Mnangagwa Saga Reveals Mugabe May be Over the Hill


By Wisdom Mumera

Frail, fickle and faded at 93 and married to a wife who thinks calling a spear by its name is always a virtue, Mugabe is no longer the calculated and scientific politician he once used to be.

This reality has been a long time coming and apparent but the Mnangagwa case has heightened the glow of the fact.

He now openly grapples, literally and figuratively, with troublesome allies; dries undergarment issues in the public and appears powerless to bring some modicum of controlled aggression to his spouse who has been stirring things at a speed faster than natural political evolution will advise.

His hasty remedy for a wheezing economy is reshuffling the deadwood that has led the country into the cesspool whilst a succession issue has been allowed to lengthen out into a mazy drama of sexual innuendo, conspiracy theories and blunt bashings of political and social etiquette.

His disciples, intent to prop his faded glory, contend he is pulling strings Zen-like somewhere in the shadows but shadows are most likely to bring sleep than conspiratorial actions for the President today.

His aura of invincibility is now more a historical collection of tales than a present accumulation of such acts.

Most of what he is today is either of two, hyped creations and nostalgias by his fanatics, or the empty fawning of vultures angling for bites whilst holding calendars.

Structurally his subordinates have taken to fighting each other with increased spontaneity and recklessness which dissolves the argument of strategized planning or his being the hidden benefactor of the playing piper.

Though seemingly binary, G40 against Lacoste, the fights out-number his need or reach.

They have become wild lunges that have no controlled centre and whose very premise is built on scenarios where he is absent from power.

The factional fights are arising from the hypothesis of Mugabe being out of power and the accompanying need to fill his position. That makes Mugabe as much a debris in the current as he is part of the movement of that wave.

He may have leeway to control certain things, by virtue of his being at the centre, but the fight is larger than him and is for those looking at a post-Mugabe era.

The President is today the living-audience of his own legacy and wealth being fought over and it’s an unenviable position for someone whose fanatical disciples would argue needs to be bequeathed the utmost respect and dignity on his path to destiny.

It’s an angle to the current factional fights that should chill the President in his moments of solitude away from podiums and populist statements that ‘I’m not going anywhere’.

Not just the West and opposition are pushing for his removal but his own allies have openly taken to heckling each other over a position he still occupies in a not so subtle way that says ‘you may have over and out-stayed your heroism’.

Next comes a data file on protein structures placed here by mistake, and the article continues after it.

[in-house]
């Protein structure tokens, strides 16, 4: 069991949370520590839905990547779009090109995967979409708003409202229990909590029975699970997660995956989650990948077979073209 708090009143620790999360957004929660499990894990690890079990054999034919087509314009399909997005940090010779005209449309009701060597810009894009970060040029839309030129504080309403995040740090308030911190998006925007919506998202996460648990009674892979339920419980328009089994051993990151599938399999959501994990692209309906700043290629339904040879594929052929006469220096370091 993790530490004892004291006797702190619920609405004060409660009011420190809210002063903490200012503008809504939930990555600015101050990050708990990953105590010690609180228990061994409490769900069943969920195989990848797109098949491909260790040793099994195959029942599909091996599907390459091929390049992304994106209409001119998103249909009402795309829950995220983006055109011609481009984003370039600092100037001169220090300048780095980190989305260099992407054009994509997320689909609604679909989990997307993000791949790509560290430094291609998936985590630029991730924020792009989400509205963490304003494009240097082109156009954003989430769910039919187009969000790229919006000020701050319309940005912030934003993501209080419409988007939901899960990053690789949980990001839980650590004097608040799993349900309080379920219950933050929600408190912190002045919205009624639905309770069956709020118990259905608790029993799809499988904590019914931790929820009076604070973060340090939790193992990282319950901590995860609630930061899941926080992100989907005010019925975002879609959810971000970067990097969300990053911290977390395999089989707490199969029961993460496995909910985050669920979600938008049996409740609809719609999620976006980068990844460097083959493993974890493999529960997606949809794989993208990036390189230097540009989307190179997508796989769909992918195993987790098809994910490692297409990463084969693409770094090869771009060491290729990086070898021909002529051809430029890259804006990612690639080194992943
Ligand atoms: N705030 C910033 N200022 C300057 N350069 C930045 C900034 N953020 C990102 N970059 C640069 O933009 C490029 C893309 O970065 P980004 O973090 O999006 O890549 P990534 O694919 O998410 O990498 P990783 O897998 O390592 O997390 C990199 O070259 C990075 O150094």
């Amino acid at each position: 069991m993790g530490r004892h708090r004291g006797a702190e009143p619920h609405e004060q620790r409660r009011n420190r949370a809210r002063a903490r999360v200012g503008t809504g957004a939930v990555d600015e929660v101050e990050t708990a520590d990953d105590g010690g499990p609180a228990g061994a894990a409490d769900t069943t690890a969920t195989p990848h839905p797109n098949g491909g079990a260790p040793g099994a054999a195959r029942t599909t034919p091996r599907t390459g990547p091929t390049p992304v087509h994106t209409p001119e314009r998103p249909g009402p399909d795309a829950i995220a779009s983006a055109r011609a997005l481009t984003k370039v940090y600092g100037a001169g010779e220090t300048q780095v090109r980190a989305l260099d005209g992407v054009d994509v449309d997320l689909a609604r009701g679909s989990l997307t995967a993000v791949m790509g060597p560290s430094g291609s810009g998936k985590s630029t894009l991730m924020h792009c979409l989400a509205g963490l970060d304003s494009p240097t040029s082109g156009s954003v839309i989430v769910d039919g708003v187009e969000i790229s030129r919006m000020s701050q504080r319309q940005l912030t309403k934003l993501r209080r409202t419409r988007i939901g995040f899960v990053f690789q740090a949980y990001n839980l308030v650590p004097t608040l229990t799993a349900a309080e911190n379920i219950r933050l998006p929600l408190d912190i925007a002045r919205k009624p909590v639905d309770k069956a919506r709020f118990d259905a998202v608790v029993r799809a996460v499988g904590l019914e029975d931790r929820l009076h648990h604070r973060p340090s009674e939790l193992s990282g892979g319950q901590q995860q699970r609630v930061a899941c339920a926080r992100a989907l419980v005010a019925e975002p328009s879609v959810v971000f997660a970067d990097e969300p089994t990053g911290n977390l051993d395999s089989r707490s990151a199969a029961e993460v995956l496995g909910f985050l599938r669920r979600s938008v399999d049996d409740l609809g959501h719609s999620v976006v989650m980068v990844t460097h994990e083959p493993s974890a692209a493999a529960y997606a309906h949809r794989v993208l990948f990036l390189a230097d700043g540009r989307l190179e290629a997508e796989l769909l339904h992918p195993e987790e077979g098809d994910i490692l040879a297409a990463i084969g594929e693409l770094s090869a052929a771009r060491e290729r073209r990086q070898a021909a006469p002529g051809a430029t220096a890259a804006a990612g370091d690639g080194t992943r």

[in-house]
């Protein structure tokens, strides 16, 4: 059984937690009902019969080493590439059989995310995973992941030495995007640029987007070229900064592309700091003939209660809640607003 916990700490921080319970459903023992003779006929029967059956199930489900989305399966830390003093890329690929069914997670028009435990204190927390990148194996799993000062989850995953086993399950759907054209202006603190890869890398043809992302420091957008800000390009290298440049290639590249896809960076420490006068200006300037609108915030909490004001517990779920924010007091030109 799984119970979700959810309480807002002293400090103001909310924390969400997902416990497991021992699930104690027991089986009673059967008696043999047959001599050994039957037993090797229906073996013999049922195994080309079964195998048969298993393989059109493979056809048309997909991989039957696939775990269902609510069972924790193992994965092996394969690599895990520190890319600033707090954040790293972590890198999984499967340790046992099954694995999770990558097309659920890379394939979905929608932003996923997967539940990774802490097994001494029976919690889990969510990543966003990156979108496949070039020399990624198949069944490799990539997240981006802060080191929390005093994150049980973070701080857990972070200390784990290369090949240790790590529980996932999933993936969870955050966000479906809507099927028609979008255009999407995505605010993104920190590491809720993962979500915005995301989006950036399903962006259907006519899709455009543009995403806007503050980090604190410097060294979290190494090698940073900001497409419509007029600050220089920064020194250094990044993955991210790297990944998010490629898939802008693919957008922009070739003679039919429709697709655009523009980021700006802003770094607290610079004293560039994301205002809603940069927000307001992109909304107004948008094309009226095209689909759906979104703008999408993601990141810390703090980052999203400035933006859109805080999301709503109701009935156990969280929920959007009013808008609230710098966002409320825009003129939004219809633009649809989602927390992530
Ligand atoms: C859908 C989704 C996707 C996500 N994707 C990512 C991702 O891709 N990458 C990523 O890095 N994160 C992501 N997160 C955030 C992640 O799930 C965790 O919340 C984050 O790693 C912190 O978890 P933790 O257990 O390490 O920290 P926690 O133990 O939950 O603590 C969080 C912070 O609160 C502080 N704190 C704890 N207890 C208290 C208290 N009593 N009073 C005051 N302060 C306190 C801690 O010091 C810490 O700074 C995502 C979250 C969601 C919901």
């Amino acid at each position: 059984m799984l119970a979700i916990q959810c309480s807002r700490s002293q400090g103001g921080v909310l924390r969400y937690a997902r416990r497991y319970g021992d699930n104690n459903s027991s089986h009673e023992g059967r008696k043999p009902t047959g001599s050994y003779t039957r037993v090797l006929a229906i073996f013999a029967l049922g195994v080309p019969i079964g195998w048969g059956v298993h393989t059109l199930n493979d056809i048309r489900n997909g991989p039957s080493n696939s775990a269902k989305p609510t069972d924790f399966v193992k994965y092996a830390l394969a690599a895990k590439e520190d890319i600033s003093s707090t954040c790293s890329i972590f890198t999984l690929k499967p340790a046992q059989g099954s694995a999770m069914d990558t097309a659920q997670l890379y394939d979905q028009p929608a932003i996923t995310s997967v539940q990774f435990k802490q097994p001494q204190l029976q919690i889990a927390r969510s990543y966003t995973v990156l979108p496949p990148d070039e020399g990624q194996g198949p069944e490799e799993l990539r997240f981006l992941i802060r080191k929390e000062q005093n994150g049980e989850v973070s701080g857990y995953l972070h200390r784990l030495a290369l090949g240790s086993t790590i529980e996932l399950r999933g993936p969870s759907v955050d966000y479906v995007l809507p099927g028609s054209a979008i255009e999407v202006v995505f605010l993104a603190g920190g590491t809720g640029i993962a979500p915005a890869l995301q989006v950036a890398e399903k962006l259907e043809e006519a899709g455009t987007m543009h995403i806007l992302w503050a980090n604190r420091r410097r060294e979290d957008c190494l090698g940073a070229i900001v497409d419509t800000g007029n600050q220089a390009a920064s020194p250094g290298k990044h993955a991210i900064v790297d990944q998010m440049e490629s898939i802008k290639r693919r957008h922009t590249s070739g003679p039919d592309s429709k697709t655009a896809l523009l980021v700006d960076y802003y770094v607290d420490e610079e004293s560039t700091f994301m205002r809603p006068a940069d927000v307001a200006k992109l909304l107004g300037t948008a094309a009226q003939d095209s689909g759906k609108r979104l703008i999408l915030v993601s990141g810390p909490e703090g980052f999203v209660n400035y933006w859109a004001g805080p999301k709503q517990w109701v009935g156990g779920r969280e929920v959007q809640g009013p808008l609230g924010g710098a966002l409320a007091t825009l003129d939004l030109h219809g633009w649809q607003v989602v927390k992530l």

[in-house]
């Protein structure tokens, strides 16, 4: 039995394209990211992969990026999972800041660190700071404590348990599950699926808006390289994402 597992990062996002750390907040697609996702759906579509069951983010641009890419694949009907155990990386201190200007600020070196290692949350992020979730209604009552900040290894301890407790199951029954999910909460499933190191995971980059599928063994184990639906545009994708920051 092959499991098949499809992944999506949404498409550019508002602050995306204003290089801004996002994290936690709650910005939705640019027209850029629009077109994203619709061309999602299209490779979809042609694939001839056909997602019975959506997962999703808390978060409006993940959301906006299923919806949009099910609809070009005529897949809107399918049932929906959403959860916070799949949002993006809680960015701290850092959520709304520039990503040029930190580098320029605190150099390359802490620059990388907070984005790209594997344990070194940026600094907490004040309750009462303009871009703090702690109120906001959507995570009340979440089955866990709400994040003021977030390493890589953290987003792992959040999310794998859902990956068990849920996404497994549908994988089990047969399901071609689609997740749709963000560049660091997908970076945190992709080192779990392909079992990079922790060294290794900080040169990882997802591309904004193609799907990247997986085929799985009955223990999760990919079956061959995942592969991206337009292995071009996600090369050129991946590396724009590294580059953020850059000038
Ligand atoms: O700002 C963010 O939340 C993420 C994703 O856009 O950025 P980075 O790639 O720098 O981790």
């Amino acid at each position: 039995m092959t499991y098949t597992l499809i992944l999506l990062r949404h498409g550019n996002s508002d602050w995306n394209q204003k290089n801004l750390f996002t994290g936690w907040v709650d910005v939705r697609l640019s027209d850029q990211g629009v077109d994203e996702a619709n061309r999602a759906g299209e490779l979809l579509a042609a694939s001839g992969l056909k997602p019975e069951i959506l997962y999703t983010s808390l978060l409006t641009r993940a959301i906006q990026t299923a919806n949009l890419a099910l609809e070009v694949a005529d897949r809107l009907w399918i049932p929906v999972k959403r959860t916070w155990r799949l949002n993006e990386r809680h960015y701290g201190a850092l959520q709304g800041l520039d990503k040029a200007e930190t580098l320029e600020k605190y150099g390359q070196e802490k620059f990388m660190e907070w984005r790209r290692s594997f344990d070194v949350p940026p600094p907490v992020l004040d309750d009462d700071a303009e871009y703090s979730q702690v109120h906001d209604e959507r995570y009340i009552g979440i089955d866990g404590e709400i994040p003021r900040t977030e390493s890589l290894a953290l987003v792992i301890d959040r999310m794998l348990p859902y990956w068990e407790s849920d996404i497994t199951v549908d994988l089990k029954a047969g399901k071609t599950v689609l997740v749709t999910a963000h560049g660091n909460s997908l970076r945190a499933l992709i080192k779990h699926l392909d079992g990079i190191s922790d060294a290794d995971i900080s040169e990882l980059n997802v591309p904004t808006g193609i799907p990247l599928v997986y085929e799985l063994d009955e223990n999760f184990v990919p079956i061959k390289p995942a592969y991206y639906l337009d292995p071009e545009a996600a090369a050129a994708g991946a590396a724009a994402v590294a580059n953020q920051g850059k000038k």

A hero for too long will die a mortal man since being human is the natural part of our being. The President has tried to live and die a hero for too long but he has obviously run out of heroic acts.

Presently his leap at heroic acts has come across as stiff, stilted and outdated. He is a hero from another era, caught in the glare of a new paradigm and failing to shift feet quicker.

The land reform program in its execution was an 80’s revolutionary gimmick that fell flat as an argument for black empowerment in an era where empowerment can be done cleanly and smartly without stealing irrigation pipes and vandalizing private property.

Indigenisation under a steaming blanket of 51% ownership from the blue, coated with i-don’t-care attitude towards anyone against, is also not just Castroan but suffocates the self faster and first than it does the perceived enemies.

His approach to the friendship with the Chinese has been the hallmark signal of the President’s expired heroism.

Wartime attachments from the liberation struggle have cemented a warped belief that sentimental love exists in politics such that the squint-eyed have syphoned diamonds, dumped second-rate goods and pilfered out US dollars whilst we are made to think they are the only friends we have.

In the while, the Chinese have also built a burgeoning trade with the US, our life-long ‘enemy’, reaching billions of dollars and developing into a world power in generally the same time it has taken us to trash every other potential we have.

How the President and his advisors fail to correlate that piece of data into a wholesome picture of what 21st-century politics is like staggering.

As the figurehead, the President has made his party into a mobile but backwards-looking movement constantly hitting against walls in its quest to forge ahead by feeding old gripes.

The results have been mega-deals that are non-existent, parastatals that are walled by grass, corrupt allies reshuffled around, and nepotistic tendencies that build family dynasties and destroy the nation.

Like an old village grandfather of reputed power and ability, Mugabe still has a few tricks to play but even his own party has moved past him. That’s why they are fighting amongst themselves whilst he sits atop the great white chair unscathed and lavished with excessive praise.

To both sides, he is now the past.

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